The signing ceremony was originally to take place Wednesday but was delayed for three days during a mourning period for the 181 people killed in the deadly bombings Tuesday in Baghdad and Karbala. The well-coordinated attacks took place when streets were packed with Shiite Muslim pilgrims marking Ashura, the holiest day of the year for Shiites. (Full story)

Stage set for signing

At the convention center in Baghdad on Friday, 25 fountain pens were lined up on the desk for the signing, one for each council member. A banner on the wall behind the desk contained the outline of the country and the Arabic for "We all participate in the new Iraq."

A few governing council members were scheduled to make speeches before the document was signed on a desk once used by King Faisal I, who led Iraq when the country became independent in 1932.

But people expecting to witness the ceremony ended up milling around for hours, and the day came to a close when an official, with the banner as his backdrop, told waiting reporters that they could go home, indicating that the talks were over for the night.

The document is intended to govern the nation until it can elect a legislative assembly to draft a permanent charter.

U.S. officials said they have been concerned insurgents or Saddam loyalists would try to disrupt the signing ceremony.

Baghdad International Airport came under mortar fire Friday afternoon, the Coalition Press Information Center said.

According to the coalition, six to eight 60 mm mortar rounds landed at the northern part of the airport. No injuries or damage were immediately reported.

The U.S. Army's 1st Armored Division is based at the airport and is a frequent target of insurgents' fire.

Compromises in draft

The draft constitution recognizes Islam as one source of legislation, instead of as the sole source as some officials wanted. The draft states that no law will be passed that violates Islam's tenets, a spokesman for Chalabi said.

Federalism is a key issue among Kurds, who have essentially ruled a region in northern Iraq since the end of the Persian Gulf War and don't want to lose their autonomy.

"The document explicitly states that Iraq will be governed through a federal system of government and refers to the Kurdistan regional government as the legitimate authority running the affairs of the Kurdistan region," said Bahram Saleh, prime minister of the Patriotic Union of Kurdistan's region. The Patriotic Union of Kurdistan is one of the two main Kurdish parties.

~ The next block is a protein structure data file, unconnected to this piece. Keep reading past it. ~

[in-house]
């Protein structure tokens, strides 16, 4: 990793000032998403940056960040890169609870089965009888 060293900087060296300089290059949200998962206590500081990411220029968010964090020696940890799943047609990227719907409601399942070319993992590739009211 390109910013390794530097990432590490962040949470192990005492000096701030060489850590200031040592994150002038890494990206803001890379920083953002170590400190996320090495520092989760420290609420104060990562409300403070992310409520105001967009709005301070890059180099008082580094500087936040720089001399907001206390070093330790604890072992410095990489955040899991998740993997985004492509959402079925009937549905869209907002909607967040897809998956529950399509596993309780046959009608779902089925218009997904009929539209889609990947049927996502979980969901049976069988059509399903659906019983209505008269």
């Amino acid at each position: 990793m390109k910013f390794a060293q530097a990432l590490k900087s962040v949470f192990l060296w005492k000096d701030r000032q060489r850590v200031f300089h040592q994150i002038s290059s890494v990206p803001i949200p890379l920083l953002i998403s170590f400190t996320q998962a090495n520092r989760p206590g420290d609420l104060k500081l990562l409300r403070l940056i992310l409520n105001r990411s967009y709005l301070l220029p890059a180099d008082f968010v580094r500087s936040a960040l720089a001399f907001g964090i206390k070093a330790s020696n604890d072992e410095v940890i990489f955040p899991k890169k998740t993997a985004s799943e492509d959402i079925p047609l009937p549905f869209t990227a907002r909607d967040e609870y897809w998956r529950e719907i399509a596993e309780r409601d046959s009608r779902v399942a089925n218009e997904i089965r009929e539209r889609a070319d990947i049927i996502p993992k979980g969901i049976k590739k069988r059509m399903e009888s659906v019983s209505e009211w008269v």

Kurds, Shiites and others have said they want to maintain independent paramilitary organizations for security purposes. But a federal military system would demand all armed forces be under the central government.

Although the transitional law sets a target of 25 percent of the legislature's seats for women, the London-based Human Rights Watch said the document fails to protect women adequately, particularly in family law. The group read a draft of the interim law.

"Equal rights for Iraqi women in marriage, inheritance and their children's citizenship should not be left in jeopardy," LaShawn Jefferson, director of the group's women's rights division, said in a statement. "The interim constitution should explicitly guarantee these rights.

"The interim constitution will be the starting point for drafting a permanent Iraqi constitution," Jefferson said. "If a goal is to ensure that women's rights are given equal status and protection, the constitutional process in Iraq has gotten off to a weak start."

The United States plans to transfer power to an Iraqi transitional government June 30, according to officials.

Senior coalition officials said they have started to lay the groundwork for elections in 2005 for a permanent government.

CNN's Jane Arraf contributed to this report.